Ms. DeRosa (far left) with her 1984 Lynwood LL softball team

2-1 Count: It is clear you have a passion for volunteering and giving back to your community, where does this strong desire to come from?

It comes from my mother. When she started the league to give kids in my small village something to do, I watched everything she did as a volunteer. She was selfless. Seeing everyone participating and coming together as a community during events like candy sales for uniforms and equipment, it instilled in me that drive to want to give back. If I don’t do it, and everyone has the attitude of not doing it, then it’s not going to get done. I battle a lot with umpires that I work with that want to work by [calling] travel games in the summer because they want to get paid. They don’t understand why I would umpire Little League for free.  But, nothing feels as good as giving back to your community and giving back to the kids.  I still do regular season games, even though I’m an umpire that does a lot of higher-level games. When coaches see me they’re like, “Wow, you’re still coming here to do these local games?” Well, these leagues need umpires and I’m not too good to do these games. They get so excited to have you there, and if you stop giving back, then the whole system fails.

Ms. Derosa at State Park Little League (Porter, Ind.) in 2018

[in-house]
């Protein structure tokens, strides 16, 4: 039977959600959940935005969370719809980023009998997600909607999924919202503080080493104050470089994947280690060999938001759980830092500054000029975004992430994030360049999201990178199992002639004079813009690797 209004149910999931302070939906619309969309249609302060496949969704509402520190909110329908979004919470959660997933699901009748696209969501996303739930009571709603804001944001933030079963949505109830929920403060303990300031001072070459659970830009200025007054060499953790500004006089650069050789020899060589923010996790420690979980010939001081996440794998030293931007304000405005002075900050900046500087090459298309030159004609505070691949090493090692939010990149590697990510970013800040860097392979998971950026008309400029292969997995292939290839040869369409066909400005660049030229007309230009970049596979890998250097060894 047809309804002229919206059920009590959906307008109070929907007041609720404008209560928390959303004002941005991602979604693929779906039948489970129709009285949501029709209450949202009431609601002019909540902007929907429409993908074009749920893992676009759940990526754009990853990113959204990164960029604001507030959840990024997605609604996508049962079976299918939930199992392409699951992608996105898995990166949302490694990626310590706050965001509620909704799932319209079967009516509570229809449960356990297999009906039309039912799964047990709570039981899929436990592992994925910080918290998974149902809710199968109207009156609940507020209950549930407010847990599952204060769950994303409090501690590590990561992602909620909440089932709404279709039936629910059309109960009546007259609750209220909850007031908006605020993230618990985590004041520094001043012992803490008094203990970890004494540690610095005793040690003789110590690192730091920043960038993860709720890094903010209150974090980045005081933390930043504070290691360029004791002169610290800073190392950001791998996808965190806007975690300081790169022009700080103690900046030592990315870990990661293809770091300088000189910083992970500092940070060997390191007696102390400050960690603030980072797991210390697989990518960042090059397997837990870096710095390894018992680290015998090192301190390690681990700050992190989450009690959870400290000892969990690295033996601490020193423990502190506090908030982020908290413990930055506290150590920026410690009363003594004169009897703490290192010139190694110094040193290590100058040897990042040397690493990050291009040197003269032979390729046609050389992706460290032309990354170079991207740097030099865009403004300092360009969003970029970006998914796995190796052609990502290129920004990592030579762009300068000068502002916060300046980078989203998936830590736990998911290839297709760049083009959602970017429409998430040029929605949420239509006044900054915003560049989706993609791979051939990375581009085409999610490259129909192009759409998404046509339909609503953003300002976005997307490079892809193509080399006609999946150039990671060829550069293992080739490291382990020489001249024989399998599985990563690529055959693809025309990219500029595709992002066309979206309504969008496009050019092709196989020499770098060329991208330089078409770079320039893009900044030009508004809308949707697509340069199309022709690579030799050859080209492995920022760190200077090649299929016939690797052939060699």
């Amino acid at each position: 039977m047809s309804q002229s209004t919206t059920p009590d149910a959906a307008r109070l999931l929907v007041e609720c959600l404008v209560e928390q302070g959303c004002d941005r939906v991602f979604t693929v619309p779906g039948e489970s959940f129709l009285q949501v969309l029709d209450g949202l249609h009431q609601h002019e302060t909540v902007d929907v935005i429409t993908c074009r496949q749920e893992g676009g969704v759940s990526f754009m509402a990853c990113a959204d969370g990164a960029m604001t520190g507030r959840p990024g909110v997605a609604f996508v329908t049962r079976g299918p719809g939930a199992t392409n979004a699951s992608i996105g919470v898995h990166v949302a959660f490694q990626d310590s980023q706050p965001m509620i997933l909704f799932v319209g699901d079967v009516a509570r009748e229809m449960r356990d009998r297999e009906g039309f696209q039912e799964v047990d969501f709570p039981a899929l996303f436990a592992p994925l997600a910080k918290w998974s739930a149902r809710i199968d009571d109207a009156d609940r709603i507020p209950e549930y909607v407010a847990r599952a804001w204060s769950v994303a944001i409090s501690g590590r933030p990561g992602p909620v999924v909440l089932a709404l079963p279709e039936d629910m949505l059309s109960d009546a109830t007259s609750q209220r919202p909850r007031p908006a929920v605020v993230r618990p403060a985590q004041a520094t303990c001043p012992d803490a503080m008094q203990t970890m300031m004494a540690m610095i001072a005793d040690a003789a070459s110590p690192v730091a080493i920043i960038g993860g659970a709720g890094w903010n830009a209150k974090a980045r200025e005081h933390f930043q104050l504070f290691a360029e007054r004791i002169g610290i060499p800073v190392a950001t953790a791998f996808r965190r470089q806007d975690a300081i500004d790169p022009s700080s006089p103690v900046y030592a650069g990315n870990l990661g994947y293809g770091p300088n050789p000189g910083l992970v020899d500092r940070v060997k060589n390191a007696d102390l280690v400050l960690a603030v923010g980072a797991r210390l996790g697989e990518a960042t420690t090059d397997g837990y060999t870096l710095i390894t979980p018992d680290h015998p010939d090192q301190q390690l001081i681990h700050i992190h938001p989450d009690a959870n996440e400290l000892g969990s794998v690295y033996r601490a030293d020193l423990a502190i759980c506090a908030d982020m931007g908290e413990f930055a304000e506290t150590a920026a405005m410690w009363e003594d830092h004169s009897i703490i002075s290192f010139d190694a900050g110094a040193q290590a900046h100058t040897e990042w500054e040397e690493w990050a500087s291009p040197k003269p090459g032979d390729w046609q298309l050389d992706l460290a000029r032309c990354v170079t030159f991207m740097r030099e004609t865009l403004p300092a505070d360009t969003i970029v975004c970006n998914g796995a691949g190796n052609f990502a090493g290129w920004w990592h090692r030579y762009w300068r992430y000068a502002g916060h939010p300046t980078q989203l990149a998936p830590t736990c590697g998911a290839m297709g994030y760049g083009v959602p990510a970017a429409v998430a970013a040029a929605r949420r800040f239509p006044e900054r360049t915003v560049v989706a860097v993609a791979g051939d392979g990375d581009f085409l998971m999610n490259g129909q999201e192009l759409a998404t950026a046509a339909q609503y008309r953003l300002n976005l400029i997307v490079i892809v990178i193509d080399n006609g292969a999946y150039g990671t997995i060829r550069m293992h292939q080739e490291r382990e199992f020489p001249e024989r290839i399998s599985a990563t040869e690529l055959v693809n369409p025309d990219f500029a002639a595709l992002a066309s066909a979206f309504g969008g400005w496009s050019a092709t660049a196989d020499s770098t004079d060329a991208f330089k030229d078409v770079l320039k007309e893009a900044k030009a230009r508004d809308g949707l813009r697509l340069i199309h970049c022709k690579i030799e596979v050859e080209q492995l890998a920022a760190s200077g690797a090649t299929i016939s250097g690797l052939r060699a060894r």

2-2 Count: Is there any one event, game, or interaction that really stands out to you as making a difference as a volunteer?

Back a few years ago, I started participating in the Little League Urban Initiative event that was taking place in my hometown, Lynwood Little League. I went back to that area, which is now more urban, to give back.  When we worked those games you got the kids that were so excited to play and have “real umpires”. You give them a pin, or some swag, and they just think that it is the greatest thing. Being able to see that they feel included playing in a big tournament with all the fanfare, they feel like they’re part of something special, that they’re not just out there playing a regular season game, it was pretty cool. 

3-2 Count:  What advice would you give to a female looking to become an umpire?

The very first piece of advice I would give would be don’t give up. Don’t let anyone tell you that you can’t do it. I’ve had many instances of being passed over or passed by because I’m a female, and I wasn’t going to give up. You find yourself a good support system, find a female official/mentor, and they’ll support you through the process. This has been an amazing life experience and I am glad I didn’t give up. I really try to recruit female officials because other little girls need to see us big girls doing the job. And if you can see it, you can be itAs a female official, there are barriers that you have to deal with, but don’t let it overwhelm you, and don’t let it make you think you don’t belong there. Because you belong there like everyone else.

Interested in becoming a Little League umpire? Visit LittleLeague.org/Umpires to learn more.

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Note: The #GWG50 Celebration is proudly supported by DICK’S Sporting Goods, a long-time Little League partner that is committed to creating opportunities for girls and women in sports and will be activating around key events and milestones this year.